Mills Jones, Macdella Cooper Support CDC in Runoff

MONROVIA, Montserrado – With just a week to the presidential runoff election, both the former Central Bank Governor Mills Jones and the lone female presidential candidate Macdella Cooper have endorsed the candidacy of George Weah.

Jones, of the Movement for Economic Empowerment, acquired 0.8 percent of the votes, while Cooper’s Liberia Restoration Party received 0.7 percent.

Weah and Vice President Joseph Boakai of the ruling Unity Party are the two candidates qualified to participate in the runoff presidential race. They both obtained more votes in the first round of the elections than the remaining 18 candidates.

MOVEE and LRP’s declarations come days after Nimba’s Sen. Prince Johnson announced his support for CDC.

According to the endorsement speech read by MOVEE National Chairman Maxwell Kemayah, the move was in accordance with the Ganta Declaration, which commits opposition political parties to collaborative efforts to unseat the ruling party.

“In line with the mandate of the MOVEE’s National Executive Committee, we hereby endorse and support the candidacy of Senator George Manneh Weah, the standard bearer of the Coalition for Democratic Change, for the Tuesday, November 7 runoff,” Kemayah said.

He said although MOVEE acknowledges reports of irregularities in the October 10 polls, any attempt to cancel the results could reverse the democratic process and render the state “ungovernable.”

He said the irregularities in the elections were not substantial to warrant a rerun, as being demanded by Charles Brumskine’s Liberty Party.

“Moreover, the Liberian people are absolutely not prepared for any undemocratic action that will destabilize the peace in the Republic of Liberia,” he said.

According to him, the party is committed to upholding the spirit and intent of change of political authority and power as an important ingredient of democratization. He said the party would not participate in any judgment that will contribute to exacerbating inequalities and economic disparity. According to him, the private sector has continued to remain strangulated and politically controlled by the current government, being led by the Unity Party.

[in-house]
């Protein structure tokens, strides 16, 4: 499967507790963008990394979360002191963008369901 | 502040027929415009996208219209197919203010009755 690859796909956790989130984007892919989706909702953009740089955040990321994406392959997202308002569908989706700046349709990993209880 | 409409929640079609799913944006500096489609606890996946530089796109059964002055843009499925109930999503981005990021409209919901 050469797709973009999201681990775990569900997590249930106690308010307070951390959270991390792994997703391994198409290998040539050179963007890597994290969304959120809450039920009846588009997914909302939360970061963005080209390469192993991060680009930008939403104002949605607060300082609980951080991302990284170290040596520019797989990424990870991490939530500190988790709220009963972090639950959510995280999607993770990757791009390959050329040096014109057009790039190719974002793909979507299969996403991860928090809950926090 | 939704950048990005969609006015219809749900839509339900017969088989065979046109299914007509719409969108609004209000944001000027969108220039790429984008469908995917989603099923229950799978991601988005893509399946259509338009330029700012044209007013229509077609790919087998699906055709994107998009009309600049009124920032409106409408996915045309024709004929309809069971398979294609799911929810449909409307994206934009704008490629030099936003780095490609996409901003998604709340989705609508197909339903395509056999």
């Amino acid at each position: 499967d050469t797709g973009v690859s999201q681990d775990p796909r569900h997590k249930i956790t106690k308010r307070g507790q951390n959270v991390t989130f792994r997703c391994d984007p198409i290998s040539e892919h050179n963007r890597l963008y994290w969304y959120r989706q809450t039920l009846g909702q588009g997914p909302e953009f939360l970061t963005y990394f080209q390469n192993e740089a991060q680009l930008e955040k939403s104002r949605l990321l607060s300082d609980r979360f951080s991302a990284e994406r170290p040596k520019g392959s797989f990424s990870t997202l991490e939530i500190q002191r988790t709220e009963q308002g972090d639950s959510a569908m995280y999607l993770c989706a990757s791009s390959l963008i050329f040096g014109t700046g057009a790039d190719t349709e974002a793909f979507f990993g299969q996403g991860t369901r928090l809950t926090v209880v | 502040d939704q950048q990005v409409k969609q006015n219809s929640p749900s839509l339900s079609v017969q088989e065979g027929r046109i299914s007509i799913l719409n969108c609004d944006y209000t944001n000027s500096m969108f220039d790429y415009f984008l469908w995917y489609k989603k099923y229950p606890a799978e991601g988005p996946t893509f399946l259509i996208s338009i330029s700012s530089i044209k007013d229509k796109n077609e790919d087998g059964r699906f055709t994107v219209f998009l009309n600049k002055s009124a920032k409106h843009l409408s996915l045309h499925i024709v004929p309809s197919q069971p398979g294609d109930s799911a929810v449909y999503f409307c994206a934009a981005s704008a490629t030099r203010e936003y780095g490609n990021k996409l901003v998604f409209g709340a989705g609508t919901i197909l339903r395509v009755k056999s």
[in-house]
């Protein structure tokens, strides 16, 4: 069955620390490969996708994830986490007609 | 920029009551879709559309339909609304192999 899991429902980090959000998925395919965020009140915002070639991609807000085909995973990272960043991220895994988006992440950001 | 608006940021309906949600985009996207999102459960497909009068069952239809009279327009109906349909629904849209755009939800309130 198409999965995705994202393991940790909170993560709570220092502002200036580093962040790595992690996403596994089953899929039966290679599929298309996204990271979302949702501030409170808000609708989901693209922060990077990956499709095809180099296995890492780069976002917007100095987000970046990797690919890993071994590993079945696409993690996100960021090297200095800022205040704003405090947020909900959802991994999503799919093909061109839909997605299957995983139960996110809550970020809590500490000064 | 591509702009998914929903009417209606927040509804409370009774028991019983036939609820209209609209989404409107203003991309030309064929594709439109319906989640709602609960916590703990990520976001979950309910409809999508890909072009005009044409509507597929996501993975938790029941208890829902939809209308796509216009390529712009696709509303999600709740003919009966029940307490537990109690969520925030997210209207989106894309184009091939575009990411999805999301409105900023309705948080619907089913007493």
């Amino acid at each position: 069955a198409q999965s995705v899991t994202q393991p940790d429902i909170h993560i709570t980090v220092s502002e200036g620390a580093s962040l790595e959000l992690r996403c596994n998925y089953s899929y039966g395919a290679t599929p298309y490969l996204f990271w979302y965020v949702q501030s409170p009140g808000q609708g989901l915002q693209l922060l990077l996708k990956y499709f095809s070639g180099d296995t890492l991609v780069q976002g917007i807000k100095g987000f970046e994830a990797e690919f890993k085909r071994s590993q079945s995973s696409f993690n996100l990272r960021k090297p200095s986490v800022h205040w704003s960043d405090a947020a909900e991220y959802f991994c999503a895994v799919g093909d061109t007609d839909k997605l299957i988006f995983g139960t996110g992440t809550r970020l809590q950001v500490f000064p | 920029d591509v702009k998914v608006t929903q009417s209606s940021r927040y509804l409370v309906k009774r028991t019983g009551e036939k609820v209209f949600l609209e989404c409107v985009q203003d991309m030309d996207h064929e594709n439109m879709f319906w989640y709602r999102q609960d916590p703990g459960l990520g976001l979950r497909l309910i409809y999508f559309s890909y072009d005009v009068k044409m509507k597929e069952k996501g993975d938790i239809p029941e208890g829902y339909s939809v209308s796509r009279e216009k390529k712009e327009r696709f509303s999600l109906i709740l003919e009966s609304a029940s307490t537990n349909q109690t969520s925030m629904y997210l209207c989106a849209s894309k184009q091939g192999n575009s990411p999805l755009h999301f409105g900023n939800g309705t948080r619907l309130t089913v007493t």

Meanwhile, the party has instructed supporters across the country to work closely with the structures of the CDC to campaign and vote for Weah on November 7.

LRP Stander Bearer MacDella Cooper also promised to ensure that every member of her party votes for CDC in the runoff.

Cooper said Liberia is experiencing a new era, thus making it important for change.

Also speaking at an endorsement ceremony on Monday, the LRP candidate said she has seen her visions aligning with the CDC’s platform, something she said drove the change.

According to her, young people in Liberia have seen Weah as the vision bearer of the real change and development the country needs.

In the wake of reported irregularities that characterized the October 10 presidential and representatives election, three political parties say the National Elections Commission cannot conduct any free, fair, and transparent presidential election runoff.

The three parties, Unity Party, Liberty Party, and the All Liberia Party, have said they are collaborating to dispute the elections results with the National Elections Commission.

The October 10 polls did not produce any winner among the 20 contenders because none of them were able to obtain the 50 percent plus one vote, as required by the constitution.

George Weah of the Coalition for Democratic Change obtained 38.4 percent of the votes, followed by Joseph Boakai, vice president and standard bearer of the Unity Party, with 28.8 percent. The two parties, according to NEC, are due to participate in the runoff election slated for November 7.

Featured photo by Lloyd Massah

Gbatemah Senah

Senah is a graduate of the University of Liberia and a recipient of the Jonathan P. Hicks Scholarship for Mass Communications. Between 2017 and 2019, he won six excellent reporting awards from the Press Union of Liberia. They include a three-time Land Rights Reporter of the Year, one time Women's Rights Reporter of the Year, Legislative Reporter of the Year, and Human Rights Reporter of the Year.

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